Desktop Dialog Boxes
From Xojo Documentation
There are several ways you can create dialog boxes in your apps. The easiest way is to use the MsgBox method. The MessageDialog class provides a bit more features. Lastly, you can create your own dialog with its own layout by creating a custom dialog box using a Window.
You can display a Message Box to the user with the MsgBox function. This is useful for displaying a brief message to the user in the form of a modal dialog box. Pass the text that you want to display to the MsgBox function. For example, the following message could be shown when a file upload has completed successfully:
This line of code displays a message box with the message and one button that the user can click to dismiss the dialog.
The MsgBox function has two optional parameters that provide some customization. You can pass an integer to display additional buttons, select the default button and display an icon.
If you use the optional parameters, the MsgBox function returns an integer that tells you which button the user clicked. If you display more than the one button, you should examine the value returned by the MsgBox function.
If the string that you pass to MsgBox contains a null character or unprintable characters, you should first filter them out prior to using the MsgBox function. The null character will terminate the string, no matter where it appears.
In general you should avoid using the MsgBox function for anything but the simplest of messages. It is very limited and you will be better served by using a Message Dialog instead.
A Message Dialog is a much more flexible dialog that you can display to the user. By taking advantage of the MessageDialog class you can have more sophisticated dialog boxes than are possible with the MsgBox function.
With the MessageDialog class, you can present up to three buttons and control their text and functionality. You can also present subordinate explanatory text below the main message.
However, since MessageDialog is a class, you cannot accomplish all of this with a one line function call. You need to declare a variable as type MessageDialog, instantiate it, set its properties, and handle the result returned, which tells you which button the user pressed. This is a little bit more work, but the results are worth it.
A MessageDialog can have up to three buttons: ActionButton, CancelButton, and AlternateActionButton, which each have these properties:
|Caption||The text displayed in the button.|
|Visible||Indicates if the button is displayed. Set to True to show the button.|
By default, only the ActionButton is shown, but you can show the others simply by setting their Visible properties to True.
In addition, you can set the text of the message, the subordinate explanation, the type of icon shown in the dialog (no icon, Note, Warning, Stop, or Question), and the title.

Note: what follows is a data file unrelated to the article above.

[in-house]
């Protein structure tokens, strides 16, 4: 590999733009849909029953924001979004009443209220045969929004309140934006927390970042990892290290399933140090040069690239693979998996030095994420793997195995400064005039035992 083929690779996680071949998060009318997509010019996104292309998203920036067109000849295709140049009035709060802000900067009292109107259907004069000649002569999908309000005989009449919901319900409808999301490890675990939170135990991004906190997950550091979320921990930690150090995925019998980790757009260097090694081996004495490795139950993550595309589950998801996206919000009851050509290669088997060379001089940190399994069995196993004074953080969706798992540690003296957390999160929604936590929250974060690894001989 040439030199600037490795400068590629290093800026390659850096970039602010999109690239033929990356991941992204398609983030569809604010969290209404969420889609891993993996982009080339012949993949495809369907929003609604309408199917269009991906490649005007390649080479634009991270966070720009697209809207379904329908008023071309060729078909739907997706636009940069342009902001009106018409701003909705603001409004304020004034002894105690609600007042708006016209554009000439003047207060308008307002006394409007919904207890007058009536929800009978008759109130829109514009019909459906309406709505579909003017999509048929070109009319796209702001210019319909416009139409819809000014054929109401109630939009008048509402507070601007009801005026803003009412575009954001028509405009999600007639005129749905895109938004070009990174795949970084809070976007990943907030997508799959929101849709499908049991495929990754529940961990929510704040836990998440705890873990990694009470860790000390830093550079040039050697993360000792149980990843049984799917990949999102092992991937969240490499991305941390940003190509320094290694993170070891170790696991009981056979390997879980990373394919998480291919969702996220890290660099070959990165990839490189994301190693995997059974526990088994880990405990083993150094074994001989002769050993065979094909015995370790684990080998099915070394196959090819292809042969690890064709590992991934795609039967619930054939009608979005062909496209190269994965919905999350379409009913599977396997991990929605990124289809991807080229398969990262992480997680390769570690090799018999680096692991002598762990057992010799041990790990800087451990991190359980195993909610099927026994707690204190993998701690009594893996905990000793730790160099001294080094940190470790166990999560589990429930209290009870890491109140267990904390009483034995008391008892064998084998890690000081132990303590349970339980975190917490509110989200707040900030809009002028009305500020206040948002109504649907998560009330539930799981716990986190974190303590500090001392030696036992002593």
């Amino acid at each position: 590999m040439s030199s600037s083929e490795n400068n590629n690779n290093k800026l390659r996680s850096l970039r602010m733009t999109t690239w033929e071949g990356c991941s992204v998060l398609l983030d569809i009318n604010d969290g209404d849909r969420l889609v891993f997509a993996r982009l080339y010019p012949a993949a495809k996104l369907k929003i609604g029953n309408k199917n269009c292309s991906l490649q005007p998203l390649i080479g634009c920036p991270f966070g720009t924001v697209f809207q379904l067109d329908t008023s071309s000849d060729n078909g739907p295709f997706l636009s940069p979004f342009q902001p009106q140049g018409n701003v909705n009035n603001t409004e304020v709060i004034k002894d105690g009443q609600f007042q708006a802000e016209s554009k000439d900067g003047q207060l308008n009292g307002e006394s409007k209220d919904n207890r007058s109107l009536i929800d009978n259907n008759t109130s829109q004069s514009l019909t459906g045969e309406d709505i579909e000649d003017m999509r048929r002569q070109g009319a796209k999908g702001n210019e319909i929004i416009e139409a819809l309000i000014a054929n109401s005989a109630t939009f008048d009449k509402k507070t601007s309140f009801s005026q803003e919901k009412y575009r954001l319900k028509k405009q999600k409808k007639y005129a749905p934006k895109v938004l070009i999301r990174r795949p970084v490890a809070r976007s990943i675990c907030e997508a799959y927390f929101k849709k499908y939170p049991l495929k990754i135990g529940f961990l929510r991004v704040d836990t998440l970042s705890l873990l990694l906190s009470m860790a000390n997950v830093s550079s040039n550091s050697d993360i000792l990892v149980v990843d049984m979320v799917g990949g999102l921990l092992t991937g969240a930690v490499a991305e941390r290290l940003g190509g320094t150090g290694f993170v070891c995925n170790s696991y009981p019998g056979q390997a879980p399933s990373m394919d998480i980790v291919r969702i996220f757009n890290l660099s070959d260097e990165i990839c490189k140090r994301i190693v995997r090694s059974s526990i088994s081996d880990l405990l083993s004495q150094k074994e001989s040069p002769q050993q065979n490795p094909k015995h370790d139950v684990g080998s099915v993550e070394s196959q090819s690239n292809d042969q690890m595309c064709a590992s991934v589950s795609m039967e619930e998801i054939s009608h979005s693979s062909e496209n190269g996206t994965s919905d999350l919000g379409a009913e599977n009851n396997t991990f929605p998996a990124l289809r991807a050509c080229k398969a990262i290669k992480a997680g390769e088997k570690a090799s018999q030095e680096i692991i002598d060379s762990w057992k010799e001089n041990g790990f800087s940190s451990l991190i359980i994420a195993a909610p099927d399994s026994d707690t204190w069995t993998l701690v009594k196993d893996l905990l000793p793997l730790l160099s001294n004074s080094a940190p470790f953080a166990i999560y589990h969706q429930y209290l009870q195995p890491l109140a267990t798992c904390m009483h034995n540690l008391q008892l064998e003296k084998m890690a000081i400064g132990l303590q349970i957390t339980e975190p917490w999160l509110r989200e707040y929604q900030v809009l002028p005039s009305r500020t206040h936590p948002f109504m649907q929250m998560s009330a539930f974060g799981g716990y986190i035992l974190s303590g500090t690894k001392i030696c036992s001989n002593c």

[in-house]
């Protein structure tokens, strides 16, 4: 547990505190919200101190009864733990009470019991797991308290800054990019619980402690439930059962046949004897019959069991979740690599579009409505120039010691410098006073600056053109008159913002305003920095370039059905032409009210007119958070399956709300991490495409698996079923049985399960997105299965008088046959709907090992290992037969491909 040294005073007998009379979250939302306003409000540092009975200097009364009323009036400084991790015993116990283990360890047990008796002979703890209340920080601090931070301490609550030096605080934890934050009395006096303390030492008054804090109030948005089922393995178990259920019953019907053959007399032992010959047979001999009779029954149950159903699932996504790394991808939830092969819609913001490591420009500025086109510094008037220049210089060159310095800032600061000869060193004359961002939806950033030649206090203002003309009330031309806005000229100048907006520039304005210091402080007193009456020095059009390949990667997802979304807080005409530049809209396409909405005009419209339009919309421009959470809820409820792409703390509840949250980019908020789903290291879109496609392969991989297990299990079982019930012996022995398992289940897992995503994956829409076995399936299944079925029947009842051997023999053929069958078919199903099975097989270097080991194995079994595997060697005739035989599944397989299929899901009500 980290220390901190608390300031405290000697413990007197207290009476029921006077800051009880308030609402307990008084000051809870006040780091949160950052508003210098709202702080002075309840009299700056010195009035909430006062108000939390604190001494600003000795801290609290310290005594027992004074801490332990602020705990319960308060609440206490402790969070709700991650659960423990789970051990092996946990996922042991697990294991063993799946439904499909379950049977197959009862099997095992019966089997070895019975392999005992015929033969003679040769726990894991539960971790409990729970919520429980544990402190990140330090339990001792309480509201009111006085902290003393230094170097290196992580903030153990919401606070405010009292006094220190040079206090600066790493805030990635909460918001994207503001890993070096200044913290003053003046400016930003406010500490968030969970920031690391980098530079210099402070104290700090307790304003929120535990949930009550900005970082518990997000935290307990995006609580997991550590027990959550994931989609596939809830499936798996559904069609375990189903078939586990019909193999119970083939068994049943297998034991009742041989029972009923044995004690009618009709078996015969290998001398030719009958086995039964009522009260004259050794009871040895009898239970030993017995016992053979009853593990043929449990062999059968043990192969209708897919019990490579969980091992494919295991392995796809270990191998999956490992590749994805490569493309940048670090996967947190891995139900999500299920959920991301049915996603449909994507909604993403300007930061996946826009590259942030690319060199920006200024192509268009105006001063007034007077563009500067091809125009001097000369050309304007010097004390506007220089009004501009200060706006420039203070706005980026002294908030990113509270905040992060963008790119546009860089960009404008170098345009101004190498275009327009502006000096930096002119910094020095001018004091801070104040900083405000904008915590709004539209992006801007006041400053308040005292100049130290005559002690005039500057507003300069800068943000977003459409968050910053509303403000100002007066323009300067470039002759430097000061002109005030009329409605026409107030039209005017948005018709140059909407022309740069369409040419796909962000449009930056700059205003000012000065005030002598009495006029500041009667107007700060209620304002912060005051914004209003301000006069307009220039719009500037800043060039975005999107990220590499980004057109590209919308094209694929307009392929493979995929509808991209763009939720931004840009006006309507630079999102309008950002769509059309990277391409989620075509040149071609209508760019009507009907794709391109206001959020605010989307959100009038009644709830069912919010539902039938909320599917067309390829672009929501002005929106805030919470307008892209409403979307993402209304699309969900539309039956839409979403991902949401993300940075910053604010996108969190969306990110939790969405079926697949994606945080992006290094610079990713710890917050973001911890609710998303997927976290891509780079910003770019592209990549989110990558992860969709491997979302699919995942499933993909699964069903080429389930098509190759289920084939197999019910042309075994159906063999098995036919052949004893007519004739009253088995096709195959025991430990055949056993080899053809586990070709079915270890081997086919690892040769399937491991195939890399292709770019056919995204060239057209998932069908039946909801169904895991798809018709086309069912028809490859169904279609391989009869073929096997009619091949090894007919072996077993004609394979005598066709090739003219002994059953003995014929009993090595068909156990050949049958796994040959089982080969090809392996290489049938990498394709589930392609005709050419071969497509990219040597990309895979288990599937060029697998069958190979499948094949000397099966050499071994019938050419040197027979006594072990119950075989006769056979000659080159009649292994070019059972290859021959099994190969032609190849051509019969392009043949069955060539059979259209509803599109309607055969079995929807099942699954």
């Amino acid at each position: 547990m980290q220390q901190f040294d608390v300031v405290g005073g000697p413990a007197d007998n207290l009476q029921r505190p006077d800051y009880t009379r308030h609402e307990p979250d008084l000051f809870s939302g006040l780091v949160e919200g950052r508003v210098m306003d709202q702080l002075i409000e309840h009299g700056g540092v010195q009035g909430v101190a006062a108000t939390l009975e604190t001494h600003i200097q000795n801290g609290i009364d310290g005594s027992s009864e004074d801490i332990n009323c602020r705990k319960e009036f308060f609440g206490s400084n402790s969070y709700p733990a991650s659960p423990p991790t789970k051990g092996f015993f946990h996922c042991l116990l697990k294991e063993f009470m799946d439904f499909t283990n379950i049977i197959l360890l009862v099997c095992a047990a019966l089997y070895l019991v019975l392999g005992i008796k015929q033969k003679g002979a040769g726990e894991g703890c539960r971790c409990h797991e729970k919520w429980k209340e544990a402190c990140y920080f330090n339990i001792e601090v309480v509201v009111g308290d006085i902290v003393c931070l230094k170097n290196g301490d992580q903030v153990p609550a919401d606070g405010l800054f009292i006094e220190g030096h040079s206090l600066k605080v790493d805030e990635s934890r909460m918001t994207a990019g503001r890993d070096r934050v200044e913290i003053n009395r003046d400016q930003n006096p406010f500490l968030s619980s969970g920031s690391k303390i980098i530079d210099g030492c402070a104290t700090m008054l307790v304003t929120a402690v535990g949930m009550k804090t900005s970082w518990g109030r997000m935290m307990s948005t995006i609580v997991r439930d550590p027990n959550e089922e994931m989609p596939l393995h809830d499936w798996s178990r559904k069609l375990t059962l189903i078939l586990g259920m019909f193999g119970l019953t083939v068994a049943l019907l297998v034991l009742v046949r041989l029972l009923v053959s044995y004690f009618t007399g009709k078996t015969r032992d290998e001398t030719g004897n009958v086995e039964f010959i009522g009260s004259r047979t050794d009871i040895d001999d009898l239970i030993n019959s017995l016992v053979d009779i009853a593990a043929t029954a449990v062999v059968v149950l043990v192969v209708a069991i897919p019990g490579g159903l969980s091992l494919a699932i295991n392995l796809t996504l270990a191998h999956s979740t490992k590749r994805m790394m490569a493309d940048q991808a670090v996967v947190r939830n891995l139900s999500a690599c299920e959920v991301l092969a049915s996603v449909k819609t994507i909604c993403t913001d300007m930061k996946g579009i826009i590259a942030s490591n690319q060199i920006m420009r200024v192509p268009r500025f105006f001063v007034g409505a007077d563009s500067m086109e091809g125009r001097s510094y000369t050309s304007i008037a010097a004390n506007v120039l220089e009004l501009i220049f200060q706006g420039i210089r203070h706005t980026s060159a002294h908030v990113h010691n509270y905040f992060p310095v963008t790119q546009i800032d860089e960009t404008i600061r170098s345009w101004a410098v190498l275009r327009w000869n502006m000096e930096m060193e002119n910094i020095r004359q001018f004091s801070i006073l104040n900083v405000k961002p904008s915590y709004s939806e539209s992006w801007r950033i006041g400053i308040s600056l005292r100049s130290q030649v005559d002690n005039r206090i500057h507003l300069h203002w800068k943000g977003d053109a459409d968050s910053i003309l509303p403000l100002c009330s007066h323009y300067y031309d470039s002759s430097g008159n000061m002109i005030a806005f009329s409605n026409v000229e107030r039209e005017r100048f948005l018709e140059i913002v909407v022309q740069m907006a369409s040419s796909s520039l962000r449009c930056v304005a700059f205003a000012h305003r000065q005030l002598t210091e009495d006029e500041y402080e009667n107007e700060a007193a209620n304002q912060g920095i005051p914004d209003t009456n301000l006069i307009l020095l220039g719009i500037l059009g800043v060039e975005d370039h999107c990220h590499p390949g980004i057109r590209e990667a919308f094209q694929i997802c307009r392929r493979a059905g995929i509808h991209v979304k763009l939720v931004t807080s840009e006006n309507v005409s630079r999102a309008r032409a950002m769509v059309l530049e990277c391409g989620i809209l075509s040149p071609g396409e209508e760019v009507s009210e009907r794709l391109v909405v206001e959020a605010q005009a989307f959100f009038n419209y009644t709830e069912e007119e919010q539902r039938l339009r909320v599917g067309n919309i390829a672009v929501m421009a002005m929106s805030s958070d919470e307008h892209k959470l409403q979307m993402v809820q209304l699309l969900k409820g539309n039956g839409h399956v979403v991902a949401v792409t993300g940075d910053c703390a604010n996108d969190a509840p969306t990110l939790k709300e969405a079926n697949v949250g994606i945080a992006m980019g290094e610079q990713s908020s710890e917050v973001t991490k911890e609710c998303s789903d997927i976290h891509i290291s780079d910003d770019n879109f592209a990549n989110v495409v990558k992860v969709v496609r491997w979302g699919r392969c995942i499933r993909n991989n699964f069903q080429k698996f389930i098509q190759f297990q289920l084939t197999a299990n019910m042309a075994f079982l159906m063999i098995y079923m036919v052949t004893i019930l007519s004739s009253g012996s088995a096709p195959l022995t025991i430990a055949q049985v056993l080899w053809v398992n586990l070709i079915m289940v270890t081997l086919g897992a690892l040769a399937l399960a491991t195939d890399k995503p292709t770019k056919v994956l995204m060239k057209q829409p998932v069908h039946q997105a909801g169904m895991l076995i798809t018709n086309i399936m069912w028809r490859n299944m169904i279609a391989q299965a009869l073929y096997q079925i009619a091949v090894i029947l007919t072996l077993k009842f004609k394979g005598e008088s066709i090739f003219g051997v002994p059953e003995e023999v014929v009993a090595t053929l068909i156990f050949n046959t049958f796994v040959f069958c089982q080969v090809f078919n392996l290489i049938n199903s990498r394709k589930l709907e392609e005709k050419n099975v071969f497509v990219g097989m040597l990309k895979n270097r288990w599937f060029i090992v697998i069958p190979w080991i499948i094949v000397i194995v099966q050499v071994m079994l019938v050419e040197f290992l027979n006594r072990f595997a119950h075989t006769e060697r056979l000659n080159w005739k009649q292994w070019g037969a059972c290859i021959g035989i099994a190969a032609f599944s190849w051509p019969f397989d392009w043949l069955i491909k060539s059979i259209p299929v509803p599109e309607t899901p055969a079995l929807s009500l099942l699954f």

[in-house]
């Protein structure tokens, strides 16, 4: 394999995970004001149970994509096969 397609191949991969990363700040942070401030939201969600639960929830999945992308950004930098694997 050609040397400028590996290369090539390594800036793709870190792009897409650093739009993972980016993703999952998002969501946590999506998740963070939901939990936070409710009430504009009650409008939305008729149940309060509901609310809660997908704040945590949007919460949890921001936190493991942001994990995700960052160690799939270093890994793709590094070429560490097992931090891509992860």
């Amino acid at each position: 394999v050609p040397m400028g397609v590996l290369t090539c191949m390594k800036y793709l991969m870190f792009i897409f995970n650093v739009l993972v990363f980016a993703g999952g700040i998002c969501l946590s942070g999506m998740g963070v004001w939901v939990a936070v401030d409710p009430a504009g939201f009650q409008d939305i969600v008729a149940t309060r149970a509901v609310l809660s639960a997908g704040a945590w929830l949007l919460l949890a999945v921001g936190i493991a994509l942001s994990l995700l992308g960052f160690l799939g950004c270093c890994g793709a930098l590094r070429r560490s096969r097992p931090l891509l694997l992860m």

Not all of the icons are displayed on MacOS.
You present the customized dialog by calling the ShowModal method of the MessageDialog class.
After the user clicks a button, MessageDialog returns a MessageDialogButton object, which is either an ActionButton, CancelButton, or AlternateActionButton. By determining the type of object that was returned, you learn which button the user pressed. You can also examine the returned object's properties, if necessary.
Here is an example:
dialog.Message = "Do you want to save changes to this document before closing?"
dialog.ActionButton.Caption = "Save"
dialog.CancelButton.Visible = True
dialog.CancelButton.Caption = "Cancel"
dialog.AlternateActionButton.Visible = True
dialog.AlternateActionButton.Caption = "Don't Save"
Dim dialogButton As MessageDialogButton
dialogButton = dialog.ShowModalWithin(Self)
Select Case dialogButton
// Don't save
There will be times when you need a more advanced dialog box, perhaps with additional controls or a more sophisticated layout than what MsgBox and MessageDialog offer. In these situations you can use a Modal Window as a dialog box.
To do this, add a Window to your project and set its Type property in the Inspector to one of these values:
- Movable Modal: A modal dialog box with a title bar that the user can use to drag it around the screen.
- Modal Dialog: A modal dialog box that cannot be moved around the screen by the user.
- Sheet Window: Available only on MacOS, a sheet window drops down from the parent window. Because of this you do not see the title bar. On Windows and Linux, a Sheet Window behaves the same as a Movable Modal window.
On MacOS, it is important that you add a way for the dialog to close since there is no close button. Typically you use a button for this and in its Action event handler call Self.Close to close the dialog.
To make a value available for the caller to check, create a public property on the dialog window and set it to the value before you close the dialog.
This code (in the Action event handler of a button on a dialog) gets the selected text from a ListBox, assigns it to the SelectedName property and closes the dialog:
This is the code that calls the dialog window and assigns the SelectedName to a Label on the window:
By default dialogs display centered on the main screen. You can reposition a dialog by setting its Left and Top properties. This code centers a dialog above its parent window:
// Calculate center of parent (Self)
Dim dLeft As Integer = Self.Left + (Self.Width - dialog.Width) / 2
Dim dTop As Integer = Self.Top + (Self.Height - dialog.Height) / 2
// Change position to new center coordinates and show the dialog
dialog.Left = dLeft
dialog.Top = dTop
Use the built-in file dialogs to create file open and save dialogs. They are:
For more information on how to use these, refer to the UserGuide:File Access topic.